Moisture accumulation is a common cause of indoor mold and mildew. That’s why it’s often found in places like bathrooms and plumbing systems, on window sills, or after flooding has occurred. Leaks and condensation in and around your HVAC systems create an ideal environment for mold spores to land and reproduce.
You can help protect your system by routinely checking your unit’s drain and condensate pans and inspecting ducts and other components for signs of moisture.
Sign #7: Poor HVAC Performance
In addition to reducing energy efficiency, mold in your HVAC system can actually damage its ability to regulate temperature and provide adequate airflow. If you keep turning up your AC and it just doesn’t seem to be working properly, you might want to check for mold.
Sign #8: Excessive Humidity
Mold is naturally attracted to damp or moist environments, so it’s no surprise that excess moisture in your home can lead to mold growth, especially in your HVAC systems. Setting up a dehumidifier to control moisture and using a hydrometer to monitor humidity levels (below 50% is ideal) can help prevent mold.
How to Address Mold Infestations in Your HVAC & Vents
Your heating and cooling system helps to circulate and filter the air you and your family breathe every day. If there’s a mold problem, you need to know about it. If you’re experiencing any of the signs discussed above, it’s important to check your system for mold.
If you or your inspector/technician notice any build-up or other signs of mold, consider getting a professional mold analysis at an accredited lab like JSE Labs. The process is straightforward and quick – you can even get same-day results in most cases! Simply mail a sample to our lab and we’ll get back to you with accurate results.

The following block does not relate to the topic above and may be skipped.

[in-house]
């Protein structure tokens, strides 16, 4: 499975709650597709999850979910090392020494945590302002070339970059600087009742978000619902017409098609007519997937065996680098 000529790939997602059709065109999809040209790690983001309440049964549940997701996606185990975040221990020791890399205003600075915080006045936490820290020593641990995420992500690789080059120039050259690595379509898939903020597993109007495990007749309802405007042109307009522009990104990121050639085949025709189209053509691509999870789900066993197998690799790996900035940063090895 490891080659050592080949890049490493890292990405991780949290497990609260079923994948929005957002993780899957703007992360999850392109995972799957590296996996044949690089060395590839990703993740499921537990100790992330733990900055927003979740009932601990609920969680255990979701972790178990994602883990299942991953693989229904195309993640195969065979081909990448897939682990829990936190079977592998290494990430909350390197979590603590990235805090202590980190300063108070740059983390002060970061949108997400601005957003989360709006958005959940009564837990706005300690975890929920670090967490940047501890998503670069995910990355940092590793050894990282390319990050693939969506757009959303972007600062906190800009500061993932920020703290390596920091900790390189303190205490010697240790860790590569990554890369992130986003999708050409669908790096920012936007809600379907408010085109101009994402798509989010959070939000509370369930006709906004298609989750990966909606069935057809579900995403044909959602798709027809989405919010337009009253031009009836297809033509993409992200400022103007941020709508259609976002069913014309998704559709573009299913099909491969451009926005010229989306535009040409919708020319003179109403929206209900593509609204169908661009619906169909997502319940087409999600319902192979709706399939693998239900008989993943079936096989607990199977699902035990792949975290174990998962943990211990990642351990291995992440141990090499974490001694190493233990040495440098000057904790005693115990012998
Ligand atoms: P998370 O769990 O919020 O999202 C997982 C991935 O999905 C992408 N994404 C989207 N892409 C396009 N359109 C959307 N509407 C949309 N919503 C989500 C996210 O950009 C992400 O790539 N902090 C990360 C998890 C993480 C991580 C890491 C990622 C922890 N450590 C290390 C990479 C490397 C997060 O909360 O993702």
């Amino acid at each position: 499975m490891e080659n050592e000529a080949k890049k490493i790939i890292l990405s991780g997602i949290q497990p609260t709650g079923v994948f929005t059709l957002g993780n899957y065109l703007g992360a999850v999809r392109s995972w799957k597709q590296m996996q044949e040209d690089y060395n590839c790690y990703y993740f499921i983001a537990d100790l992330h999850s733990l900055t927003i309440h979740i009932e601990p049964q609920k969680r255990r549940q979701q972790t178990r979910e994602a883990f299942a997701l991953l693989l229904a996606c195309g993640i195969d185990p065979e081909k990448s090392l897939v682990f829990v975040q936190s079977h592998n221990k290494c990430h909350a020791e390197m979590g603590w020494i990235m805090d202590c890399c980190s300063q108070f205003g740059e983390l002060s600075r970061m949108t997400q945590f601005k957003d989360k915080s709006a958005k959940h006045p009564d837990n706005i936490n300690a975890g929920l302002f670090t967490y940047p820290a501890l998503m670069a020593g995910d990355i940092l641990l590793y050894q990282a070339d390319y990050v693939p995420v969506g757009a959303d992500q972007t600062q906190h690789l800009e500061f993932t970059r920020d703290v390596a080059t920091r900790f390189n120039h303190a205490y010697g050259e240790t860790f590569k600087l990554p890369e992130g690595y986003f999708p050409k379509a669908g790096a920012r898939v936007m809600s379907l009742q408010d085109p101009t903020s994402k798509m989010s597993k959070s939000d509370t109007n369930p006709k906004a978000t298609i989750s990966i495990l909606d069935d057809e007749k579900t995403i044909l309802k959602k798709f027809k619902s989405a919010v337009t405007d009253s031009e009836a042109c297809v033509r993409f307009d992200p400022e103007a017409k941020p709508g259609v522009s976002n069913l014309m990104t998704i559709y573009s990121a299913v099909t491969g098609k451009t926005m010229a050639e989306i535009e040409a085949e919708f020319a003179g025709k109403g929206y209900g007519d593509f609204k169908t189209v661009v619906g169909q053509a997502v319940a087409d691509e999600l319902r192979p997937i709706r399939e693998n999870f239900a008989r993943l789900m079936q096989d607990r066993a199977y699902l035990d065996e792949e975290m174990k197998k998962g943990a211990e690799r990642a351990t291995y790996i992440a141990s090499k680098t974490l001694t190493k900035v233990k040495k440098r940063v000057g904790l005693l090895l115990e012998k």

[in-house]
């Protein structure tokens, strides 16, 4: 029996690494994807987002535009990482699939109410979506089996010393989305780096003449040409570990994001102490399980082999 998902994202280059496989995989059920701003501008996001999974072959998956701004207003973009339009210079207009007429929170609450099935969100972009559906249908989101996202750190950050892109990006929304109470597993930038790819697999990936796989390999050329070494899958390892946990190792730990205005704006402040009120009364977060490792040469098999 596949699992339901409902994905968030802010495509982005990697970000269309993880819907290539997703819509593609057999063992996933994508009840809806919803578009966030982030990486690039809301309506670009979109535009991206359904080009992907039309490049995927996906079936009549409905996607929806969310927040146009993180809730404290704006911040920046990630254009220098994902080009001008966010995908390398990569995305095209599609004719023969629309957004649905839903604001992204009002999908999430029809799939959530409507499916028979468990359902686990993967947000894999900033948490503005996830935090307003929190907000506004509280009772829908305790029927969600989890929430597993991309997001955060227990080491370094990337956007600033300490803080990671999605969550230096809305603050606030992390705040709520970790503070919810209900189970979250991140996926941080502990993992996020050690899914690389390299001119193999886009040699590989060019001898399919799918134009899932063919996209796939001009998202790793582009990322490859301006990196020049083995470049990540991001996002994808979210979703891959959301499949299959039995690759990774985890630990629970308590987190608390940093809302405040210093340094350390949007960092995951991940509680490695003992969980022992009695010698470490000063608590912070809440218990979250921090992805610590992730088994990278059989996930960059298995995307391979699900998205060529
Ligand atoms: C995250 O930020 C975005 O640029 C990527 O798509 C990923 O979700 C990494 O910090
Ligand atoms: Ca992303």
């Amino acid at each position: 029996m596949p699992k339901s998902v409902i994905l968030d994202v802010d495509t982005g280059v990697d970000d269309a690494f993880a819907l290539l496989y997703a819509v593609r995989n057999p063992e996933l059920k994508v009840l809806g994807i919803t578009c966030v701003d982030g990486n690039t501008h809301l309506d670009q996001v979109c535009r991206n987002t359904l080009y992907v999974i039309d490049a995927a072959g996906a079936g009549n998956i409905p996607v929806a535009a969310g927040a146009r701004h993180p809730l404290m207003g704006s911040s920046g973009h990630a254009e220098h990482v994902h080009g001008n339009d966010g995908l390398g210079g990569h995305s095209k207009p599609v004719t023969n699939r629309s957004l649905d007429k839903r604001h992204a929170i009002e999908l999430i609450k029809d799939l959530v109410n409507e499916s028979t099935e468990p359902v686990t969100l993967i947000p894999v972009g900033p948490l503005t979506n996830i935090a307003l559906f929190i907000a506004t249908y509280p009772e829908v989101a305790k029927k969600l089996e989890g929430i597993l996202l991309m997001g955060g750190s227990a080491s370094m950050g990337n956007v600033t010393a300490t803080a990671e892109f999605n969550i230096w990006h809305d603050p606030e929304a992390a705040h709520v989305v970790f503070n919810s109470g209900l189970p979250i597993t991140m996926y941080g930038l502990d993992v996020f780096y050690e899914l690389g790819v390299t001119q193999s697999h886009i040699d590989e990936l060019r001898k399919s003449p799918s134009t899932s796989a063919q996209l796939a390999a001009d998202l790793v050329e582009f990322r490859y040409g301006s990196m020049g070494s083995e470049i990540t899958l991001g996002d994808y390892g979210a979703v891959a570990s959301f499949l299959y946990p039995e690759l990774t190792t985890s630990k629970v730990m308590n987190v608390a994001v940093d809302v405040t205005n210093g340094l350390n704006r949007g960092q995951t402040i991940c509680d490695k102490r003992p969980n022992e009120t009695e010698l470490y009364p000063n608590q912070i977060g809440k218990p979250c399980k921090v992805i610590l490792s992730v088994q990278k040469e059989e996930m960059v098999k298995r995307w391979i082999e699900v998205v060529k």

If your analysis comes back positive for the presence of mold, don’t worry. There are steps you can take to remove mold from your home and prevent it from returning in the future.
Preventing Future Mold Growth
When it comes to HVAC mold, prevention is generally easier and less expensive than removal. Keeping humidity levels low and staying up-to-date on routine HVAC maintenance will help keep your system in good condition and allow you to catch any early signs of mold before it gets worse.
Get Reliable Mold Testing & Protect Your Home & Family
If you’re dealing with allergy symptoms, an odd musty smell near your vents, or an increase in your monthly energy bill, you may have a mold infestation in your HVAC system. JSE Labs provides safe, accurate, and convenient mold testing and analysis to homeowners and commercial property owners at our accredited environmental laboratory in Milwaukie, Oregon.
Contact us today to learn more about our services and find out how we can help!
Jennifer is the Laboratory Manager of JSE Labs, and holds a BS in Environmental Studies & Science from Portland State University. She is an avid learner and enjoys exploring new topics related to natural processes and the environment. She has experience analyzing hazardous materials, including asbestos and lead, and is committed to promoting safe and sustainable practices in the workplace and beyond. When not in the laboratory, Jennifer can be found exploring the Pacific Northwest with her Catahoula Leopard Dog, Oliver, or volunteering locally.